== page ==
After the current President took office in January 2019, one of the first actions by the Ministry of Health, besides compromising the effect of equity policies through significant structural changes [50], was to extinct the special department for indigenous health, as well as the indigenous special health districts [51]. This hygienist and homogenizing view sought to incorporate indigenous care within the context of the general population; thus, not considering the historical inequities these peoples have suffered over the ascension of a discourse based on a so-called “universal Brazilian citizen,” as mentioned by the Brazilian Education Minister during the tragic ministerial meeting of April 2020, in which he stated his hate for the “indigenous peoples” because there is only the “Brazilian people.” Also, during 2019, the presidential decree was revoked during a hearing of the Senate Commission on Human Rights organized by the Brazil’s Indigenous People Articulation.

In 2007, on National Black Awareness Day, the National Health Policy for the Black Population [52] was presented. One of its goals was to ensure wide access to health actions and services to the Black population, as well as to the population living in rural areas and forests, particularly the quilombola population. The quilombola and indigenous populations are also addressed by the National Health Policy for the Rural and Forest Populations [53]. In contrast to the indigenous population, the quilombola population does not have a specific subsystem, partly due to its heterogeneous spread over the national territory, including communities at state capitals and the metropolises of Porto Alegre (Rio Grande do Sul) and Florianópolis (Santa Catarina).

Territories Under Siege: Risks of Decimation During the COVID-19 Pandemic

Secondary data were used to elaborate the map of territories under siege, herein considered as the ones located on spatially autocorrelated clusters. The data regarding COVID-19 were extracted on June 1st and encompassed the accumulated number cases up to the last day of the last epidemiological week of May. The information is available at the Brazilian Ministry of Health website <> and has been organized in tables according to municipality, state, and health region, while also aggregating data on the accumulated number of new cases and deaths. Information regarding sex, race/color, ethnicity, and age were not available. Spatial data on quilombola communities were extracted from the Palmares Foundation website <>, and data on indigenous lands and health districts were extracted from the National Indian Foundation (FUNAI) <>. Due to the bureaucratic process surrounding the recognition of quilombola and indigenous lands, this analysis encompassed not only certified lands but also communities under study, i.e., the ones who have filed for analysis by the State but are not yet recognized on technical documents issued by the relevant institutions (Palmares Foundation for the quilombola and the National Indian Foundation for the indigenous people) (Fig. 2) (Table 3).

Fig. 2
figure 2

Indigenous and quilombola territories and the coverage area of the indigenous special health districts

Table 3 Concentration of clusters and outliers in indigenous communities of southern Brazilian states, 2020

The spatial exploratory analysis method was applied using a spatial autocorrelation test for accumulated cases of COVID-19. The Global Moran’s I was used to measure spatial autocorrelation. This is a spatial analysis extension available for the ArcGIS da ESRI-Environmental Systems Research Institute software [54]. This index also tests if the connected areas show higher similarity regarding the studied measure in comparison to what is expected on a random pattern, varying from − 1 to + 1. Therefore, the spatial autocorrelation degree can be quantified: a positive figure for direct correlation (above 0) and a negative figure for inverse correlation (below 0). The Moran Map was employed as a graphical device to view results. To achieve this, a significance assessment was performed on the Moran index value for each municipality by comparing it with the null hypothesis of non-existing spatial autocorrelation. The result is shown in Fig. 3.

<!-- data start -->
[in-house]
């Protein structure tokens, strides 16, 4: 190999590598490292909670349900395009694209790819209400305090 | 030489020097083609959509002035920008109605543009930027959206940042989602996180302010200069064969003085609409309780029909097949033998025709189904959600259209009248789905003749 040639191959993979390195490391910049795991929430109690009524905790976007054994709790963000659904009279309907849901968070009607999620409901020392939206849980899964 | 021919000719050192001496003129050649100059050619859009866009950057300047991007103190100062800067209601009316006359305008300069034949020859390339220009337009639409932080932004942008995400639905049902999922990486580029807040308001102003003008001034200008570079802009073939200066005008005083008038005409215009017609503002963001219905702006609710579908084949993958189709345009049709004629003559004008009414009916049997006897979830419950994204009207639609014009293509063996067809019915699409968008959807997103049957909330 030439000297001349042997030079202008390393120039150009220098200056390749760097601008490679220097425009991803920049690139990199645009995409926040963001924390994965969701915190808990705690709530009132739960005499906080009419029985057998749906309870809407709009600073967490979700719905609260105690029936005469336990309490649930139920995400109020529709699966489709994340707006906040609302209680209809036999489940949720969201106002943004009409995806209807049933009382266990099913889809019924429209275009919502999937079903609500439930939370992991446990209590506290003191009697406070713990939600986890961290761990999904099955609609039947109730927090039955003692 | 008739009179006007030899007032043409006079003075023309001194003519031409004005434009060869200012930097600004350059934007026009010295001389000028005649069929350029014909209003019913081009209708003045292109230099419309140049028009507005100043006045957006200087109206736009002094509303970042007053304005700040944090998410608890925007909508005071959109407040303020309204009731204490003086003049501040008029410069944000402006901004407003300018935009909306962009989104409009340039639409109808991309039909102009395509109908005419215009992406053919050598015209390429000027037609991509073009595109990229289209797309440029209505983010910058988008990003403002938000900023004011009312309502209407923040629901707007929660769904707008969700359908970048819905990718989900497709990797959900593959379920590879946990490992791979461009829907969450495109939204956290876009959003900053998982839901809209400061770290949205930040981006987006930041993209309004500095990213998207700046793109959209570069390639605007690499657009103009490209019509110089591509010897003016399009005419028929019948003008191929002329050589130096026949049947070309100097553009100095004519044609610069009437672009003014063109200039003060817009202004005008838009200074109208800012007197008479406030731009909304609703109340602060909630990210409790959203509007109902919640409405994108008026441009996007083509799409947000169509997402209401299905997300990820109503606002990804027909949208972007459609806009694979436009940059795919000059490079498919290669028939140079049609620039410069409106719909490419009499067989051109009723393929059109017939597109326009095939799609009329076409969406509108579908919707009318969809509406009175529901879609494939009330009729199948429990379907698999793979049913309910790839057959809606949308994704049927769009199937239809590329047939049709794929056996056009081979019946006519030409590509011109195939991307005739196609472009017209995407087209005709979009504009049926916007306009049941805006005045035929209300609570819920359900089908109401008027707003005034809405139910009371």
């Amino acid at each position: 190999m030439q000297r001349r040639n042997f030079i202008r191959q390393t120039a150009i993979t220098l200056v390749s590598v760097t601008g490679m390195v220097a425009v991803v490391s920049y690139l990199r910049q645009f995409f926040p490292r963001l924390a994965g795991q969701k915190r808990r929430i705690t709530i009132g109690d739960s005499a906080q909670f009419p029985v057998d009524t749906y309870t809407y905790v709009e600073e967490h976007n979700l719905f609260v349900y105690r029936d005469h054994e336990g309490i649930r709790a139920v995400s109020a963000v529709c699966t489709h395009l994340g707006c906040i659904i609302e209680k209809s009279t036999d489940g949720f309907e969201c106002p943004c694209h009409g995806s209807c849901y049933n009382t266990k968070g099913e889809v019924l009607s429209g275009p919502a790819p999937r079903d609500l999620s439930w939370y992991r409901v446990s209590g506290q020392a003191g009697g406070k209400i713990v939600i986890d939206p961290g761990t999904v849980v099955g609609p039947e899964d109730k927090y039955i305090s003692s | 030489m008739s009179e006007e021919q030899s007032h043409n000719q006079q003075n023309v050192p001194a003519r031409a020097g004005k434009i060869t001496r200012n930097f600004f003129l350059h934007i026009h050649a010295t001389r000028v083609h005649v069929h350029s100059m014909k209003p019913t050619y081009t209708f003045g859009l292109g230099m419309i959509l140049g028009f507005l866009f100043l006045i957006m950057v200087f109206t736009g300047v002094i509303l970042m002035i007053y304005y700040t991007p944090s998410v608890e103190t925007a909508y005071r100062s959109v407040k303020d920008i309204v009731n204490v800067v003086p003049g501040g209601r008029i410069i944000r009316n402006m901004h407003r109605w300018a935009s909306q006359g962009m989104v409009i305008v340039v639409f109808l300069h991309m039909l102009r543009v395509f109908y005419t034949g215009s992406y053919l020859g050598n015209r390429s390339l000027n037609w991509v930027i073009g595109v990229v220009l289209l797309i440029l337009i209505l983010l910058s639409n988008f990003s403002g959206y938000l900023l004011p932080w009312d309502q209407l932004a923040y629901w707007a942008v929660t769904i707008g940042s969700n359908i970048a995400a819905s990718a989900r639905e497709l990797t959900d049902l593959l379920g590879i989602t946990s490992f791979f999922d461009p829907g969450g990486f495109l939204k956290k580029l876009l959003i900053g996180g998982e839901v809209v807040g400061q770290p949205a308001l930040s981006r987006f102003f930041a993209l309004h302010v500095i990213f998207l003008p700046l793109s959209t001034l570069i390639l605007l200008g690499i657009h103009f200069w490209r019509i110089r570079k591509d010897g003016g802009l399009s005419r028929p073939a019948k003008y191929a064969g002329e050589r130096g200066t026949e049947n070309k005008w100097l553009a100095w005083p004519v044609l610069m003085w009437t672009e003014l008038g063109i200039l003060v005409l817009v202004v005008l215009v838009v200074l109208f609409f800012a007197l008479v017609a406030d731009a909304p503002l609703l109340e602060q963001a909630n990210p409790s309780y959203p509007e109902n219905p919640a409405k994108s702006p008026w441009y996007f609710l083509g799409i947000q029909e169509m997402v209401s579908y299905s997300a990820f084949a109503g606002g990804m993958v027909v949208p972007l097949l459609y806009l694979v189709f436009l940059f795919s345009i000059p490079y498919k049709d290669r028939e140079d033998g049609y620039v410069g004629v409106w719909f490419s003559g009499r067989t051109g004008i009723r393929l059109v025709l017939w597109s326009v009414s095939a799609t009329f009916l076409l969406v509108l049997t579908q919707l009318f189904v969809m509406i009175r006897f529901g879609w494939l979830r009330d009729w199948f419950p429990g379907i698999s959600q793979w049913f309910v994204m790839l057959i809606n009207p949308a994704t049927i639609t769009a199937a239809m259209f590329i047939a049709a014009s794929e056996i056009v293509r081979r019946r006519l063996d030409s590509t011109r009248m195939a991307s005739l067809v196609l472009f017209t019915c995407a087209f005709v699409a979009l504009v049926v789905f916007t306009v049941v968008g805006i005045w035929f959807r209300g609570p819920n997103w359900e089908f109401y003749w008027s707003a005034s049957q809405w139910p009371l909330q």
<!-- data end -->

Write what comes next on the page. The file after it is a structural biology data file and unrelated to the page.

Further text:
Fig. 3
figure 3

Indigenous and quilombola territories and the Global Moran’s I

Based on Fig. 3, the municipalities shown in gray (High-High) have a high accumulated number of COVID-19 cases and are surrounded by municipalities that also have high figures. Municipalities in light-gray (Low-Low) are municipalities with a low accumulated number of COVID-19 cases that are surrounded by municipalities in this same situation. Traced and dotted municipalities (High-Low and Low-High, respectively) are municipalities with a high accumulated number of COVID-19 cases near municipalities with a low number and municipalities with a low accumulated number of COVID-19 cases near municipalities with a high number, respectively. Municipalities in white are non-significant regions with a p > 0.05, i.e., municipalities for which it is not possible to confirm whether spatial autocorrelation is present. In other words, they correspond to municipalities that show no correlation to the accumulated number of novel coronavirus cases in neighboring municipalities. It is also important to highlight the fact that despite some municipalities in the South region being classified as non-significant, this does not mean they should not be considered during the analysis. These municipalities may also have an accumulated number of COVID-19 cases but are not influenced by their neighboring municipalities; i.e., there is no spatial autocorrelation (Table 4).

Table 4 Concentration of clusters and outliers in quilombola communities of southern Brazilian states, 2020

The first aspect is that a large portion of indigenous and quilombola territories are centered around the clusters with the highest numbers of COVID-19 cases, in all three states. Amidst this critical scenario, numberless indigenous and quilombola peoples are settled around capitals and metropolitan areas. In the state of Santa Catarina, the High-High spatial characteristic extends from the state capital, Florianópolis, along the northern coast up to the border to the state of Paraná. In the state of Rio Grande do Sul, the situation can be considered critical due to the presence of four certified urban quilombos inside the state capital, Porto Alegre, as well as two quilombos undergoing the certification process. Porto Alegre (approximately 1.4 million inhabitants) is also the most racially segregated city in the country [55] which increases the urgency for help even in these territories.